A priority application is one whereby a proprietor who has duly filed an application for the protection of a trade mark in a Convention country (a member of the Paris Convention, which includes 177 countries) has a right to priority in another Convention country for the purposes of registering the same trade mark for some or all of the same goods or services, for a period of six months from the date of filing of the first such application.


Given the information provided above, international businesses should consider Jamaica as the first Convention country in which to file their applications. When an application for the registration of a trade mark is made, the Registrar of Trade Marks at JIPO examines the application to ensure that the proposed mark satisfies the requirements of the Trade Marks Act and Rules.

Where it appears to the Registrar that the requirements for registration are met, the Registrar must accept the application. When the application is accepted, it is then published in the Jamaica Trade Marks Journal. It is only at the stage of publication that the application is made public. The Act states that after the publication of an application for registration, the Registrar must provide information relating to an application to any person who makes a request, and must permit him to inspect any documents relating to the application or to any registered trade mark resulting from it.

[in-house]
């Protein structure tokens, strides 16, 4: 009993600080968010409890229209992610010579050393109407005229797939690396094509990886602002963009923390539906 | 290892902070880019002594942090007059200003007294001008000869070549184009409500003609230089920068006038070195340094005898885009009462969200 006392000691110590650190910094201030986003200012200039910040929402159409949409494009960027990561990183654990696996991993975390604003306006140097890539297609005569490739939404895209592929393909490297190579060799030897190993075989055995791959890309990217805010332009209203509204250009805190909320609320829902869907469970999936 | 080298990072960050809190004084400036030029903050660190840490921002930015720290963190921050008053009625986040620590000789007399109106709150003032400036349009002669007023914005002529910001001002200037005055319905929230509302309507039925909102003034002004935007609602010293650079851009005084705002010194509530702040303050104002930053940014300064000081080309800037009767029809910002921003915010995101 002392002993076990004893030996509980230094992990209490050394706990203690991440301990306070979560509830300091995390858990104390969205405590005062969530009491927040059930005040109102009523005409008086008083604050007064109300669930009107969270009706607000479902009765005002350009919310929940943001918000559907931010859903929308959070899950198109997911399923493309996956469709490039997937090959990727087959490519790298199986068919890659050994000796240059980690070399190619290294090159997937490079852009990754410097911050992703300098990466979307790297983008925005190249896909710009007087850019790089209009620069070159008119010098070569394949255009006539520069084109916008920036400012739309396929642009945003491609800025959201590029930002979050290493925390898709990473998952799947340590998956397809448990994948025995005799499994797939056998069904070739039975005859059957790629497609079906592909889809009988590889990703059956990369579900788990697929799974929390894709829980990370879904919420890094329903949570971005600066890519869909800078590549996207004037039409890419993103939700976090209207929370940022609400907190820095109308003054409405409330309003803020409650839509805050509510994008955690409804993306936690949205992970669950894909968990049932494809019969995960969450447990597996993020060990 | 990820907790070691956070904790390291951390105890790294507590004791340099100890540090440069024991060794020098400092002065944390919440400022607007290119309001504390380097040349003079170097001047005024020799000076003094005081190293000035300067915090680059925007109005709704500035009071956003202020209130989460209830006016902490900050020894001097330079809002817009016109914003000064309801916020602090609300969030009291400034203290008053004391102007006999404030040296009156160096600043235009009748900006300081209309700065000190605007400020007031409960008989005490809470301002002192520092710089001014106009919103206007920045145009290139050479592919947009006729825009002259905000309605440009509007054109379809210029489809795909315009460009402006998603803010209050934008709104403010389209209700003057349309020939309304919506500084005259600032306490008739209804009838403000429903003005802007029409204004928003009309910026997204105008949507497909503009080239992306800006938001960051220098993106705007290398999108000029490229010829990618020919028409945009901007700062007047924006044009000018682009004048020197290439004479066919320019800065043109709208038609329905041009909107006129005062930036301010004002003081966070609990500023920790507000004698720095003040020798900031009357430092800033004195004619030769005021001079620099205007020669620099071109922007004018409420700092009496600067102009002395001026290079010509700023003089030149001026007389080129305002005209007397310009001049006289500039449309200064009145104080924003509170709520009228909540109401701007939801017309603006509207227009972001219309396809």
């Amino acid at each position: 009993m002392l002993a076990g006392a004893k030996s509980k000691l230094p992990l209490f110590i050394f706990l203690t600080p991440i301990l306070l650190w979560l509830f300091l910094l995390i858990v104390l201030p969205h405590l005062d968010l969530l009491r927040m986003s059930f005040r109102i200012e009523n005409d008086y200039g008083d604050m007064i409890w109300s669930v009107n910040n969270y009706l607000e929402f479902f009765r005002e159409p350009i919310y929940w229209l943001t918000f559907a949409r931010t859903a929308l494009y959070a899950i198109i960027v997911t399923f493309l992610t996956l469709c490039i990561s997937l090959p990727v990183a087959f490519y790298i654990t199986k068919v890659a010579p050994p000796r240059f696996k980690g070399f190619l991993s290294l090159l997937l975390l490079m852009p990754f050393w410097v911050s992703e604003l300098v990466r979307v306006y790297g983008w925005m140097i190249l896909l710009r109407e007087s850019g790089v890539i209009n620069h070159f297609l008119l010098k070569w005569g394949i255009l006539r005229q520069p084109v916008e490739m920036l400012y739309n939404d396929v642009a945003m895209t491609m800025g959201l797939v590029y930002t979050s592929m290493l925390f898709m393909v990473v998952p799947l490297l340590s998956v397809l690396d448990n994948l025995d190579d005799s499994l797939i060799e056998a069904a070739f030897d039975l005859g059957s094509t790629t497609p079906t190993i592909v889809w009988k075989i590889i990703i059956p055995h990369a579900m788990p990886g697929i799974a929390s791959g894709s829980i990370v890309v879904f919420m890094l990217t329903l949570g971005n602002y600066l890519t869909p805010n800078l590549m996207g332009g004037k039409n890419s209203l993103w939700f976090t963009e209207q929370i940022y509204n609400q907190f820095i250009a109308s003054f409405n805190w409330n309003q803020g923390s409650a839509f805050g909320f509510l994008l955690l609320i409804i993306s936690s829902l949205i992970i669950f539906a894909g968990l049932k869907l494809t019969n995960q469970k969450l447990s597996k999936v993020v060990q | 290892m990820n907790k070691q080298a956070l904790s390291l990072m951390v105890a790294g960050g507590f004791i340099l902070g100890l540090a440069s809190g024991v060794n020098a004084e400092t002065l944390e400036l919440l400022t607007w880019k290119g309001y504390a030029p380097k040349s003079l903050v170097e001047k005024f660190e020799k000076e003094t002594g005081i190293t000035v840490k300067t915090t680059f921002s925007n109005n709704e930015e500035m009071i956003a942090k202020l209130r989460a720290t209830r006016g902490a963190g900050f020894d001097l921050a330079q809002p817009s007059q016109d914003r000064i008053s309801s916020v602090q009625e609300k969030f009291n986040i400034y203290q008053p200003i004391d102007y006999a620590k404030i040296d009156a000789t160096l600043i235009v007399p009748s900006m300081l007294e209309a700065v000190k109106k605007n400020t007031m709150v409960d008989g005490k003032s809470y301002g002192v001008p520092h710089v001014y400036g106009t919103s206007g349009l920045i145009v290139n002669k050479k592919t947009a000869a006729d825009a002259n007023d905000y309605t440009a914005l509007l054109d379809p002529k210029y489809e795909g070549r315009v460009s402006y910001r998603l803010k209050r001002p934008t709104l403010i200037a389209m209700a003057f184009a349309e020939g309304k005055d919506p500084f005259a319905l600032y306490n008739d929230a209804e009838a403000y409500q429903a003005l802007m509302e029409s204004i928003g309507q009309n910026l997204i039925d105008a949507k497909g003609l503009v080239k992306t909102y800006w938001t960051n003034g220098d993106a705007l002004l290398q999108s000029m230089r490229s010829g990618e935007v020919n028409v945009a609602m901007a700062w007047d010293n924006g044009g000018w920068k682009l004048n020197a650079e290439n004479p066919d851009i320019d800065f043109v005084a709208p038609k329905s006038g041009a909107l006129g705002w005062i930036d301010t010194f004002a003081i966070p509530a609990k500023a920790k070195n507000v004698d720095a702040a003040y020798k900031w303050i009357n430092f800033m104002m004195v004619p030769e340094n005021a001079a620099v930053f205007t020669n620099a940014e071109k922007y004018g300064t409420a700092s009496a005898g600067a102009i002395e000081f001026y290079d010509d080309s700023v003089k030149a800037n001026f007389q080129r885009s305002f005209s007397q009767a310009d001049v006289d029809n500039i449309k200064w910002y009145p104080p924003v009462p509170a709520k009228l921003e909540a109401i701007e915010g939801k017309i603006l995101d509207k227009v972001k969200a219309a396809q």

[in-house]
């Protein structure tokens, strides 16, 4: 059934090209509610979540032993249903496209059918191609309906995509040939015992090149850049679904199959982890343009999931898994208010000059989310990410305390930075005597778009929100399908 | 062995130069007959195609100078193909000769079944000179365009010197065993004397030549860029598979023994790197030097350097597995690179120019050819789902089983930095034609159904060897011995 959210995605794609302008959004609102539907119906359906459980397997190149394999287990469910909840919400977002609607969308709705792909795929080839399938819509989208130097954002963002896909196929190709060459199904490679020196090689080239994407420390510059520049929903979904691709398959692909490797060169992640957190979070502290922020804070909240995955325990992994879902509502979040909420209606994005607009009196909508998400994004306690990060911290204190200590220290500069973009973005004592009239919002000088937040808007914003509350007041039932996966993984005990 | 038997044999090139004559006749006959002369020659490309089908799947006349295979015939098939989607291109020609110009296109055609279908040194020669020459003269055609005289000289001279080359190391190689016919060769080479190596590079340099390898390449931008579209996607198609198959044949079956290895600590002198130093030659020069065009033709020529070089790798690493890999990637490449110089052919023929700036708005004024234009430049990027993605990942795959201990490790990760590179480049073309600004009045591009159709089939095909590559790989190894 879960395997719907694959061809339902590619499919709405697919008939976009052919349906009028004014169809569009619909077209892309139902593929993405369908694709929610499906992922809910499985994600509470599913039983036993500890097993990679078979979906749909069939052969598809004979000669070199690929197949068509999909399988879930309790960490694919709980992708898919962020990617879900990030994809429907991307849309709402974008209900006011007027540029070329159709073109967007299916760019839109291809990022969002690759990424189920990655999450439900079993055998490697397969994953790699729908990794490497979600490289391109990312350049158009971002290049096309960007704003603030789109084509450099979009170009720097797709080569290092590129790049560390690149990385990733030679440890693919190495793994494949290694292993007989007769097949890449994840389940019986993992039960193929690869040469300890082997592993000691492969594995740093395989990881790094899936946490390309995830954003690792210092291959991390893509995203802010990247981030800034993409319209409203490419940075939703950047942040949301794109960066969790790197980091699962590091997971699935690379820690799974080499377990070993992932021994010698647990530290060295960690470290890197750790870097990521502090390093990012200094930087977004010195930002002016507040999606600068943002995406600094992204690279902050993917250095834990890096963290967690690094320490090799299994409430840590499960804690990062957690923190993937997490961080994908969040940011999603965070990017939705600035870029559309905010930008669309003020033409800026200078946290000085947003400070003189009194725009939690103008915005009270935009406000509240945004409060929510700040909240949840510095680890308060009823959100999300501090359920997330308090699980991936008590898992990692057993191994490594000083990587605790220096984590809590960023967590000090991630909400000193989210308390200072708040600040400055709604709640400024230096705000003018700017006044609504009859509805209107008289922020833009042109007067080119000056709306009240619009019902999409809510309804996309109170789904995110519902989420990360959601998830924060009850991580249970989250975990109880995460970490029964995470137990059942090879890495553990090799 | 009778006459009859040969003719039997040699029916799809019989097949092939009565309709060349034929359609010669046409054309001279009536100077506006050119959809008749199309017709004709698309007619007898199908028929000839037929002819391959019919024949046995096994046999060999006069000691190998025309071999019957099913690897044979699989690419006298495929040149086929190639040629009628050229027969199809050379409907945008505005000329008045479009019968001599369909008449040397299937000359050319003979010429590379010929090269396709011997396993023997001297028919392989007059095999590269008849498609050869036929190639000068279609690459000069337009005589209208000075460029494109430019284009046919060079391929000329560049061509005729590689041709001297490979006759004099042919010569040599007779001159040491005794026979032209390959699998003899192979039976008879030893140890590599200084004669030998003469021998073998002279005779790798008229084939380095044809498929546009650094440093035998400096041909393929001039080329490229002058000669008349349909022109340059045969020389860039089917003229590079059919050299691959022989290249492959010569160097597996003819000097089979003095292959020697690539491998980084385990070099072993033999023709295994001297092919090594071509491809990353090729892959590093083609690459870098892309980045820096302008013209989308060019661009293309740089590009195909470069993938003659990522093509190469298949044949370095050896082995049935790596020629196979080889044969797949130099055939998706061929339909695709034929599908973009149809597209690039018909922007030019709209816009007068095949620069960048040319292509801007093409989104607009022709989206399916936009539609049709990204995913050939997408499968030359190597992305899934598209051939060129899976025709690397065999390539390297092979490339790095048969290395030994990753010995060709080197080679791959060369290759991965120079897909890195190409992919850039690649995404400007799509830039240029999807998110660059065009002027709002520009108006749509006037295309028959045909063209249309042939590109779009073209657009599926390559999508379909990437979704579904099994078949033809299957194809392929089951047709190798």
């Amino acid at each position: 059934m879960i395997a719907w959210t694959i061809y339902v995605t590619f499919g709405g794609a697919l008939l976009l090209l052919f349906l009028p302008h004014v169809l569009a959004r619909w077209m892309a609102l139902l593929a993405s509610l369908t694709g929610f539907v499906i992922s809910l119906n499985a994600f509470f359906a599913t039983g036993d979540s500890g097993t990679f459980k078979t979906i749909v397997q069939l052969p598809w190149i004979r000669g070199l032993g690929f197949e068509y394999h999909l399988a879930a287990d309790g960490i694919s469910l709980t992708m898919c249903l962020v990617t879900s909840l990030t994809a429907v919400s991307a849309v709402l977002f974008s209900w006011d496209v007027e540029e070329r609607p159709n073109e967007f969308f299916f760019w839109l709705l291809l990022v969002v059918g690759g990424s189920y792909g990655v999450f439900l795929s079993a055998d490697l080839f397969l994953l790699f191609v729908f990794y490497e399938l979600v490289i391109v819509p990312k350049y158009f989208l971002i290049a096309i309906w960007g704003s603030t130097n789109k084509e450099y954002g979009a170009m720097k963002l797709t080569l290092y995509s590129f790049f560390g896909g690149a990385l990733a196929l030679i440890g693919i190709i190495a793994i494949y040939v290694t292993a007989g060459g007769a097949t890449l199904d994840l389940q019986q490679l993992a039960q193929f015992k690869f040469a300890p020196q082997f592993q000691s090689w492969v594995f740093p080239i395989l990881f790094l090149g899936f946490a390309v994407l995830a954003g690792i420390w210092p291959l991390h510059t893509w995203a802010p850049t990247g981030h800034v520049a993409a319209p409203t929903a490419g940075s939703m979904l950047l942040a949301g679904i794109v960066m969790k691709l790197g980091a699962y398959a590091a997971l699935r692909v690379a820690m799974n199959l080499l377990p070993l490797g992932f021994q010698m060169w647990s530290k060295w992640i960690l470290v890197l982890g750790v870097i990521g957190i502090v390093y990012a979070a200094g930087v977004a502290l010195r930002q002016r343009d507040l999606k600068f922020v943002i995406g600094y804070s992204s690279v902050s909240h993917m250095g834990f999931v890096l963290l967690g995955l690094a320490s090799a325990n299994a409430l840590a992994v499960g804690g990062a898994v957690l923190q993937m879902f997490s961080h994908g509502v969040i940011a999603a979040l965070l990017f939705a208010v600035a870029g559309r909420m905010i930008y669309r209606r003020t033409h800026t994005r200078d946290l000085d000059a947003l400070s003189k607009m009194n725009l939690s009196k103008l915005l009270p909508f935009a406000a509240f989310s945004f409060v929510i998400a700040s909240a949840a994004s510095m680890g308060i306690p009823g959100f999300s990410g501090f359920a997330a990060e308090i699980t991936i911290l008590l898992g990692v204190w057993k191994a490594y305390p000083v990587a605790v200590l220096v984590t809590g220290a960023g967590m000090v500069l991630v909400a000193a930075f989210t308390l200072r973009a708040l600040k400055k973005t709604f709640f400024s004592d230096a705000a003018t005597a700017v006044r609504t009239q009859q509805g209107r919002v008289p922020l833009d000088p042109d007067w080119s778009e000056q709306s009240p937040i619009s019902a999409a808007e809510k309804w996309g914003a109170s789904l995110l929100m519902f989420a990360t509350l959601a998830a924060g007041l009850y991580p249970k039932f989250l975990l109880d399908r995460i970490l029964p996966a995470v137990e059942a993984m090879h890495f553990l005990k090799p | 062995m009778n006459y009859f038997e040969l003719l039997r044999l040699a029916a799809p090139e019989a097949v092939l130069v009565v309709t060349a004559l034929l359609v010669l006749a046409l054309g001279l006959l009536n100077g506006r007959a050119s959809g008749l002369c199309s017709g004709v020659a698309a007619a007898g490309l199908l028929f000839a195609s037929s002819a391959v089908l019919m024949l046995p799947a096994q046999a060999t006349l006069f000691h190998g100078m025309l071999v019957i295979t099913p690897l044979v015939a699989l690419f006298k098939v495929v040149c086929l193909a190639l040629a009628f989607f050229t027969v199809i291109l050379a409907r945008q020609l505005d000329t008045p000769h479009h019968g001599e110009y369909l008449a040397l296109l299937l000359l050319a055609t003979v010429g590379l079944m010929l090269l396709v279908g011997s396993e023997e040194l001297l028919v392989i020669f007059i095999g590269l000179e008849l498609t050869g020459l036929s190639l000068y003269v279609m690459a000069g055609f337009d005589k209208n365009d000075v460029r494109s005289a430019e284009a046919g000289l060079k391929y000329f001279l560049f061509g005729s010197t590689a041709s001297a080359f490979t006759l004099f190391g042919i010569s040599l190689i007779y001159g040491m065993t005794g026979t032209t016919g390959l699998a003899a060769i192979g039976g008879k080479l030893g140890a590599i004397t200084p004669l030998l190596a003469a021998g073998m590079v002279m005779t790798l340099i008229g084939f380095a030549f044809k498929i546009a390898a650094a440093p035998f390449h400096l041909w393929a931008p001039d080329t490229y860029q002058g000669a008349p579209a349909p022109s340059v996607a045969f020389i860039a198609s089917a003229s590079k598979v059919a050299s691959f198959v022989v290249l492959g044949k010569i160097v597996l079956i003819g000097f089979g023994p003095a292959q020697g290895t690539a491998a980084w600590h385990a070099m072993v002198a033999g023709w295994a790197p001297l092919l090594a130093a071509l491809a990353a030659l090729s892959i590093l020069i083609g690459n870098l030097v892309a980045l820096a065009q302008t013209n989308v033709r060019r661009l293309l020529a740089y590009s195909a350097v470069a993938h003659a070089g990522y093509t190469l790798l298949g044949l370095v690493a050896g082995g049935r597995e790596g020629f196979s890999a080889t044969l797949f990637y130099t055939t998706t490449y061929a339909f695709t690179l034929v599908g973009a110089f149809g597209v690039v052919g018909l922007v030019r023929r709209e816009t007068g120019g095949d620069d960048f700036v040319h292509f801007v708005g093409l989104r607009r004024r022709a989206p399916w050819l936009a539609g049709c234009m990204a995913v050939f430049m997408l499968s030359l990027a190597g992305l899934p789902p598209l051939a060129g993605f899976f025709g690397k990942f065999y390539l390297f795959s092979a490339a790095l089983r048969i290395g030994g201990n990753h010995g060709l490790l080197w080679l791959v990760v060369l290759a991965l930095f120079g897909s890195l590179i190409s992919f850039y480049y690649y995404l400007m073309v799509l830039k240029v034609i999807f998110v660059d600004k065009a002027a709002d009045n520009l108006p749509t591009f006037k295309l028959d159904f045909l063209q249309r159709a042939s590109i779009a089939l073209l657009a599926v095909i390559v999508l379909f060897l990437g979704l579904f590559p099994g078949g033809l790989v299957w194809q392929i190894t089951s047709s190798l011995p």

The Act goes further to state that the Registrar shall not publish any documents or communicate any information relating to an application for registration of a trade mark before the publication of the application, except: 1) in such cases and to such extent as may be prescribed; 2) with the consent of the applicant; or 3) where a person has been notified that an application for registration of a trade mark has been made, and that the applicant will, if the application is granted, bring proceedings against him in respect of acts done after publication of the application.

Additionally, Jamaica does not have an online database containing information on applications or existing marks, necessitating that all searches be conducted at JIPO. It has been suggested in published articles that if an individual wishes to ascertain details of the latest project of a business, a proprietor search at JIPO can often reveal or hint at new products and/or services that these businesses are launching.